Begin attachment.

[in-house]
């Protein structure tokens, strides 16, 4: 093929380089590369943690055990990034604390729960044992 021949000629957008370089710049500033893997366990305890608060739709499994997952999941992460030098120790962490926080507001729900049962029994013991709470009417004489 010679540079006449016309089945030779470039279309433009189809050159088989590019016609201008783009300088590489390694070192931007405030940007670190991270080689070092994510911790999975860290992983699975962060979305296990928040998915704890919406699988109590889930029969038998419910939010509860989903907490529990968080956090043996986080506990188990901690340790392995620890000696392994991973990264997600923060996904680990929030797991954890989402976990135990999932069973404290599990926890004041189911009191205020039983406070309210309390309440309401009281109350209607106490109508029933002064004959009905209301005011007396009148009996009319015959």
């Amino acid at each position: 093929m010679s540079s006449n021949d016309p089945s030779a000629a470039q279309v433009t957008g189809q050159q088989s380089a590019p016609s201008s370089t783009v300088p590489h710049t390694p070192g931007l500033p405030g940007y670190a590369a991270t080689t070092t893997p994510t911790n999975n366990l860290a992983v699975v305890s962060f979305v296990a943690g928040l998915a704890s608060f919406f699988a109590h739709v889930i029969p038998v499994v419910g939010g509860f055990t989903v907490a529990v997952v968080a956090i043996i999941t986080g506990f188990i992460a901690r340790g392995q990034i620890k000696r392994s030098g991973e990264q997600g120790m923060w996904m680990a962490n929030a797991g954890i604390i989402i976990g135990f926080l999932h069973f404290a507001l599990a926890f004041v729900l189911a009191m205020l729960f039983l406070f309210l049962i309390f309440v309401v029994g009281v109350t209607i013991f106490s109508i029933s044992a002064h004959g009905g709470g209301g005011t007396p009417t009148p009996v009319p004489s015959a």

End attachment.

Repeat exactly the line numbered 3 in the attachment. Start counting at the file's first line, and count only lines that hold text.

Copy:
């Amino acid at each position: 093929m010679s540079s006449n021949d016309p089945s030779a000629a470039q279309v433009t957008g189809q050159q088989s380089a590019p016609s201008s370089t783009v300088p590489h710049t390694p070192g931007l500033p405030g940007y670190a590369a991270t080689t070092t893997p994510t911790n999975n366990l860290a992983v699975v305890s962060f979305v296990a943690g928040l998915a704890s608060f919406f699988a109590h739709v889930i029969p038998v499994v419910g939010g509860f055990t989903v907490a529990v997952v968080a956090i043996i999941t986080g506990f188990i992460a901690r340790g392995q990034i620890k000696r392994s030098g991973e990264q997600g120790m923060w996904m680990a962490n929030a797991g954890i604390i989402i976990g135990f926080l999932h069973f404290a507001l599990a926890f004041v729900l189911a009191m205020l729960f039983l406070f309210l049962i309390f309440v309401v029994g009281v109350t209607i013991f106490s109508i029933s044992a002064h004959g009905g709470g209301g005011t007396p009417t009148p009996v009319p004489s015959a």